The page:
When one loads the natural terrain into OpenSim, the values are 64K of single-precision floating points per region. When loading terrain into a megaprim, there are a mere 900 usable values that must be mashed into an 8-bit integer of Z values. So when the whole sim ranges from 45–267 meters (and it could go up to 581 meters if a sim ran all the way up to Vollmer Peak) , one gets dynamic range issues if all the terrain megaprims are scaled to fit over the entire sim. So to mitigate this, I divided the sim into distal (the “flats”), proximal (the “foots”) , and hills proper (easterly of the Hayward Fault).

The upside of this extra work is better fidelity in the different parts of the model when the floating point values are approximated by 8-bit integers. When I used the entire elevation range for the whole UC Berkeley sim, each integer Z value was 87 cm, or close to three feet. With the sim broken into three regions of megaprim Z-scaling, I have each integer worth 11 cm in the distal, 31 cm in the proximal, and 63 cm in the hills, so everything is a little better everywhere. I’ll fess up to not having the prim placement fully automated, otherwise it would be practical, and perhaps desirable, to use the full dynamic range over just those elevation values in the region (or even in the quadrant of the region that the terrain megaprim covers). But by that point, I’d consider even denser grids of terrain megaprims, and it would then be a different process for representing the terrain.

After all, the whole point of this exercise is to devise a work-around for not being able to load the ortho imagery directly into the region as a draped terrain texture!

Enough blabbing – please enjoy the graphics.

Three zone design for terrain Here is how the terrain maps out versus the buildings

Terrain that has three zones Not intended as digital Cubism, this odd-looking approach makes better terrain megaprims. Really, it does!

Overlay of ortho with 3-zone terrain In case one knows particular buildings on the UC Berkeley campus or environs, this is how the zoning worked out. There is a certain logic to it, geomorphically.

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Apr 11 2008

OpenBerkurodam and the well-tempered scale

Published by under BART Station,OpenSim,Scale Issues

Enough carefree hours in the main SL Agni grid, already! Back to matters of creation.

Next big thing should be a terrain prototype for civic application. No special business process in mind here, just a demo of the draped imagery on real-life terrain in a way that could scale up city-wide. For starters, there must be a better correspondence between the US National Grid and the dimensions of the simulated region. Sure Neal Stephenson may have suggested binary 2^n dimensionality, and there may be plenty of reasons in the simulator code to make use of the full range of 256 meters. But after more than a handful of regions, the starting corners get downright ugly.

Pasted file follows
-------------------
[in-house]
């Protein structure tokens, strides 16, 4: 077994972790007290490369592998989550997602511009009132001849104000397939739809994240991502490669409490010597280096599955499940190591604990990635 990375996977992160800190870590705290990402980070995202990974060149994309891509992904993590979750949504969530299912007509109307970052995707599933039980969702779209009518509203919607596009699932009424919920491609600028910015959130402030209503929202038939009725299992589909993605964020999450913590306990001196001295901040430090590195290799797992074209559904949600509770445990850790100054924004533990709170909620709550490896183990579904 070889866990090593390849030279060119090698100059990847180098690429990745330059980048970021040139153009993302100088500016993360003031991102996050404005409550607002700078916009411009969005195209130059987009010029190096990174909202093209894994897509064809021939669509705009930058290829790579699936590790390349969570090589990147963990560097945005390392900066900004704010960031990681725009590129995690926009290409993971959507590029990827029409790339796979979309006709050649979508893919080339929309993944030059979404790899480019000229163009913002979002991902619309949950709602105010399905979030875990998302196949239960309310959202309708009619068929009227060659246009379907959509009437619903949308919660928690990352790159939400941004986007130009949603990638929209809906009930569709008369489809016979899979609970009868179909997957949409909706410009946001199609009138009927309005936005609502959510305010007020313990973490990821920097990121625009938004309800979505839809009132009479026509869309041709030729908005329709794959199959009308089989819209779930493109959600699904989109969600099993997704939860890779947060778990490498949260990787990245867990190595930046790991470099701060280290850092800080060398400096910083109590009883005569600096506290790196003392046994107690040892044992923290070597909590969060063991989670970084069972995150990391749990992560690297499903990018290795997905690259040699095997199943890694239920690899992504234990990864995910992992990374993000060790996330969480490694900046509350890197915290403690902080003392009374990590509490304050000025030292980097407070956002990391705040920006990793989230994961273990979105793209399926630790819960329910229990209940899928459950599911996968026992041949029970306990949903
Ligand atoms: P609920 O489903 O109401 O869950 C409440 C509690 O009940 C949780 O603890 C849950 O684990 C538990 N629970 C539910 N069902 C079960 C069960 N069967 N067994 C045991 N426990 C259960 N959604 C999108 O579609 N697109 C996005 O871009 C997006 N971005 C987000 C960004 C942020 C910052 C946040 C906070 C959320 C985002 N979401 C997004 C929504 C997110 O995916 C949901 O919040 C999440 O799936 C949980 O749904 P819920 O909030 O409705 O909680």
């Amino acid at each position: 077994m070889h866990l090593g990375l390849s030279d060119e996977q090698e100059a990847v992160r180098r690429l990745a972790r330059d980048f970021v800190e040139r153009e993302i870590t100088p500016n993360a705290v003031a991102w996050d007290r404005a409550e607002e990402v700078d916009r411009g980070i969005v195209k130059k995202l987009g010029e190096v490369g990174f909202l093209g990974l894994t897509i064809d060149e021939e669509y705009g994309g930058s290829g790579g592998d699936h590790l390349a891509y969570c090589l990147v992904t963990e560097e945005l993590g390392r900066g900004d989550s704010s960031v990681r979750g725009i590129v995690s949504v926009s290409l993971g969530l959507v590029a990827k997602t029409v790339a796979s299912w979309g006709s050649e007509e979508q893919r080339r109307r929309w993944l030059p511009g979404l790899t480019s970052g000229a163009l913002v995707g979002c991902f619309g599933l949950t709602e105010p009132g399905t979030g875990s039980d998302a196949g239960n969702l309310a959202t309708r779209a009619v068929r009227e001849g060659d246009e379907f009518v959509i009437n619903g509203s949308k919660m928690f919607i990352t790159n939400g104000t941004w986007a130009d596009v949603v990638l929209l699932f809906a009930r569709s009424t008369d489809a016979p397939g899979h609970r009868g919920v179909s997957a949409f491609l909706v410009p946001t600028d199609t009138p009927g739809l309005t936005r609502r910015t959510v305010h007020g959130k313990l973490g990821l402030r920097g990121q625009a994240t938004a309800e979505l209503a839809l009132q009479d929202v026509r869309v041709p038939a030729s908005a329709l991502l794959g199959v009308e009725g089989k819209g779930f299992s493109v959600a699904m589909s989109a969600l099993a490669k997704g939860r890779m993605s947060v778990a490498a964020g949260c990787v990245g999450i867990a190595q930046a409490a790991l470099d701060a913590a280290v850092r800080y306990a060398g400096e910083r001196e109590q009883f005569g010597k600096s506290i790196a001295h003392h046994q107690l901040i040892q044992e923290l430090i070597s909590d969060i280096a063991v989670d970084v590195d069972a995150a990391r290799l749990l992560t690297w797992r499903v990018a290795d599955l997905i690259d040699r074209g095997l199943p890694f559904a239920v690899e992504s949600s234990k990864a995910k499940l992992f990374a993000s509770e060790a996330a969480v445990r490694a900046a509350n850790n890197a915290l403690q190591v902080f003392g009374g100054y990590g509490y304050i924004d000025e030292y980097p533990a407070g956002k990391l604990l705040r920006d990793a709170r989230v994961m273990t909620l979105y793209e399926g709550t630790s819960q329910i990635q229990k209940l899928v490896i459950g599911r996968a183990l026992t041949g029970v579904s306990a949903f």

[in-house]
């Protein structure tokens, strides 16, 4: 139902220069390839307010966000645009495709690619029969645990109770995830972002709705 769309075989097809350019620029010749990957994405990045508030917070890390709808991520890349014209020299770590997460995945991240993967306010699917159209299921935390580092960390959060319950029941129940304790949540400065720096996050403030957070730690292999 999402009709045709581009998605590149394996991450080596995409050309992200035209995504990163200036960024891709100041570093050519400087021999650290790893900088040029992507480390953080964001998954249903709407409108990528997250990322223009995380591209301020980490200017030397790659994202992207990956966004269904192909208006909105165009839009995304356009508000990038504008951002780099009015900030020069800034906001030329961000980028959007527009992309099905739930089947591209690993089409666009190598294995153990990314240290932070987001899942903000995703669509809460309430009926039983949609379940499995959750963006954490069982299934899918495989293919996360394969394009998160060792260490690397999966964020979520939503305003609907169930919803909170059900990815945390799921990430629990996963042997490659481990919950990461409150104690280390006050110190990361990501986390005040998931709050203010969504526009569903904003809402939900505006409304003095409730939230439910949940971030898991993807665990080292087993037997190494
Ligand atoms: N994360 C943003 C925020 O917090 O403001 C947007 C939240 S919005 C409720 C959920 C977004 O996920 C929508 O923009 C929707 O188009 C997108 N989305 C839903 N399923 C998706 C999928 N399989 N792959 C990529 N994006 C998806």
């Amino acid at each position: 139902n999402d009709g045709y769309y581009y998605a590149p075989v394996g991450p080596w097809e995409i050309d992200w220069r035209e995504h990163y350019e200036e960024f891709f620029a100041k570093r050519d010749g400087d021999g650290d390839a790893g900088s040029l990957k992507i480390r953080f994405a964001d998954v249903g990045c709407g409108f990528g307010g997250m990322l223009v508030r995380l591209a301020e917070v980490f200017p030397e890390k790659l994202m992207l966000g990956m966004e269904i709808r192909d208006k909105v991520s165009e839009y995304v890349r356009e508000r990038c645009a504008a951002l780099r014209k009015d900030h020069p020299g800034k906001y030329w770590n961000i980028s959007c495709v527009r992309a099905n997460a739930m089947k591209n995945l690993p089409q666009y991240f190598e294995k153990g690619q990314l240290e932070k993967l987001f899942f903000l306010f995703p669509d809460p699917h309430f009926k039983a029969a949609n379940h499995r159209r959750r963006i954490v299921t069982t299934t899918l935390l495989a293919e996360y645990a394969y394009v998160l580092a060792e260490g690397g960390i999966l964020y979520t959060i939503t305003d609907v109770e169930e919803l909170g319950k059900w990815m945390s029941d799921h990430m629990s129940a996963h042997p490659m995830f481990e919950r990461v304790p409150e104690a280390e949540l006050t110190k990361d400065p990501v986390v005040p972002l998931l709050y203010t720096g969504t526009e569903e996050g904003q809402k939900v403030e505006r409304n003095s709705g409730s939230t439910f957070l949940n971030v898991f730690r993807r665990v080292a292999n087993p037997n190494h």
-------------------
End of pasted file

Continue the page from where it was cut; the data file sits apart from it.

So I won’t do it that way. By scaling up, larger even than real-life, the regions can be built sixteen-to-a square kilometer. In a worldwide sense, except for the matter of 62 or 64 matchlines, the US National Grid (a.k.a. Military Grid Reference System or MGRS) has the whole world in its hands, so harmonizing region design with that grid plan covers a whole lot of ground. To minimize my effort at constructing regions, while planning for worldwide sim grid extensibility, I have chosen to configure the overall sim to represent 250-meter square patches of real earth using each of its 256-meter square regions.

This scales the real-world up a shade in the sim, to (1.024 : 1) but allows every fourth region in X and in Y to start on an exact grid kilometer. That scale produces 16.0000 regions per square kilometer, rather than 15.2588 regions/square km. From the geography side of things, this harmony is attractive since every fourth region will snap to a grid kilometer instead of every 1000th region. Even at that, the grid kilometer that 1000 of those 256 meter regions snap to is 256 kilometers, which is much clumsier to locate by name.

Thus the “well-tempered” moniker for this scale is well deserved, as any real-world USNG/MGRS grid coordinate could then be used to search for the relevant simulator region from a moderately simple bit of string manipulation. For Berkeley, and the western part of California, the zone is “10S” and the 100-kilometer grid within that is “EG” for San Francisco and Berkeley area. Put together, the US National Grid designator for the 100-km square is sometimes called “10SEG”, depending on where folks do or don’t put spaces.